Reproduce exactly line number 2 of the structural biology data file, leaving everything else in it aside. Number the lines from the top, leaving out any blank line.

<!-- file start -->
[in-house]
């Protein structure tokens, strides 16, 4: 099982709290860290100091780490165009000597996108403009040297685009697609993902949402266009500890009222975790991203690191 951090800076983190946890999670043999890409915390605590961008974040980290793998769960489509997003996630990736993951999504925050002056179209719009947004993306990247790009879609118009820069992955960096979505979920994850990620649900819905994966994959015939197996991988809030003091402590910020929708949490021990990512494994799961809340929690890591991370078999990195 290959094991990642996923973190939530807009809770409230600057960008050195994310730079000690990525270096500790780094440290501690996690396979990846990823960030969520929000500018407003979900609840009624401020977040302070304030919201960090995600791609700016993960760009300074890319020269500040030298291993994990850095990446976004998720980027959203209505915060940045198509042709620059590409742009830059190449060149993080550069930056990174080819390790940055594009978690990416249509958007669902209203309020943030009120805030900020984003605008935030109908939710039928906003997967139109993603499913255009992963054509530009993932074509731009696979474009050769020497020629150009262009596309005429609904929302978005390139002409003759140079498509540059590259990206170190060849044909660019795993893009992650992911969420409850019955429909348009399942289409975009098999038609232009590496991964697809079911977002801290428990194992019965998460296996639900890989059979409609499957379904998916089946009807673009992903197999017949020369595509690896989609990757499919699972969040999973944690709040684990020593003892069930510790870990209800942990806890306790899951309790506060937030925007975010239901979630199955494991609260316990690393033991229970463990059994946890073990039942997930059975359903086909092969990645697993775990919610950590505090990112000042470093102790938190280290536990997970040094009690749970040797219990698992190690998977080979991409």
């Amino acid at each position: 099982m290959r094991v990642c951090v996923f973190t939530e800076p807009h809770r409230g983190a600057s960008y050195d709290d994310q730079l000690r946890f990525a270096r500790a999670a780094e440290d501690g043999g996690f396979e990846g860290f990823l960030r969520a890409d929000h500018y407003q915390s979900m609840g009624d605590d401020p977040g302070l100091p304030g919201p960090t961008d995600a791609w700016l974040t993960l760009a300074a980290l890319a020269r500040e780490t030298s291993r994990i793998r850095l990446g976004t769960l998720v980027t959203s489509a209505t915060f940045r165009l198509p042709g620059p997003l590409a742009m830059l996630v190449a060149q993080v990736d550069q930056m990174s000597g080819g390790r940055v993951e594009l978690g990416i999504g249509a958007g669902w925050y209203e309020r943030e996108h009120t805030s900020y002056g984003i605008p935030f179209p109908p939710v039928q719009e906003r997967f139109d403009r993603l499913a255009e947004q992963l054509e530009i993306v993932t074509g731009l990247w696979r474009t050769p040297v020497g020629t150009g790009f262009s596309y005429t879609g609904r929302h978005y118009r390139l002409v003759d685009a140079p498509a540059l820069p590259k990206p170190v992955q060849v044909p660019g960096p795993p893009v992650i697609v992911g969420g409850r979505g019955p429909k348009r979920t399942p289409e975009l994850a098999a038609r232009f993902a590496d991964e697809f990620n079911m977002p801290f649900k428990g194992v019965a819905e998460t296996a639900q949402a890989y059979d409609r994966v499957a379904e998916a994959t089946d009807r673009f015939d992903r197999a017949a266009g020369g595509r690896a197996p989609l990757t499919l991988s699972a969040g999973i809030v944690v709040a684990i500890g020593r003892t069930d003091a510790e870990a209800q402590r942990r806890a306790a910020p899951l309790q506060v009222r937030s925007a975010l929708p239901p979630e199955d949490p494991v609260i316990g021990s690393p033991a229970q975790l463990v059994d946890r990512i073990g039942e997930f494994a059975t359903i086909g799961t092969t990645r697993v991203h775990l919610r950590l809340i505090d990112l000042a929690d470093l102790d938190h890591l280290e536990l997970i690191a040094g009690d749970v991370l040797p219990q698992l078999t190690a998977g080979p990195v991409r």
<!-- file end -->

């Protein structure tokens, strides 16, 4: 099982709290860290100091780490165009000597996108403009040297685009697609993902949402266009500890009222975790991203690191 951090800076983190946890999670043999890409915390605590961008974040980290793998769960489509997003996630990736993951999504925050002056179209719009947004993306990247790009879609118009820069992955960096979505979920994850990620649900819905994966994959015939197996991988809030003091402590910020929708949490021990990512494994799961809340929690890591991370078999990195 290959094991990642996923973190939530807009809770409230600057960008050195994310730079000690990525270096500790780094440290501690996690396979990846990823960030969520929000500018407003979900609840009624401020977040302070304030919201960090995600791609700016993960760009300074890319020269500040030298291993994990850095990446976004998720980027959203209505915060940045198509042709620059590409742009830059190449060149993080550069930056990174080819390790940055594009978690990416249509958007669902209203309020943030009120805030900020984003605008935030109908939710039928906003997967139109993603499913255009992963054509530009993932074509731009696979474009050769020497020629150009262009596309005429609904929302978005390139002409003759140079498509540059590259990206170190060849044909660019795993893009992650992911969420409850019955429909348009399942289409975009098999038609232009590496991964697809079911977002801290428990194992019965998460296996639900890989059979409609499957379904998916089946009807673009992903197999017949020369595509690896989609990757499919699972969040999973944690709040684990020593003892069930510790870990209800942990806890306790899951309790506060937030925007975010239901979630199955494991609260316990690393033991229970463990059994946890073990039942997930059975359903086909092969990645697993775990919610950590505090990112000042470093102790938190280290536990997970040094009690749970040797219990698992190690998977080979991409």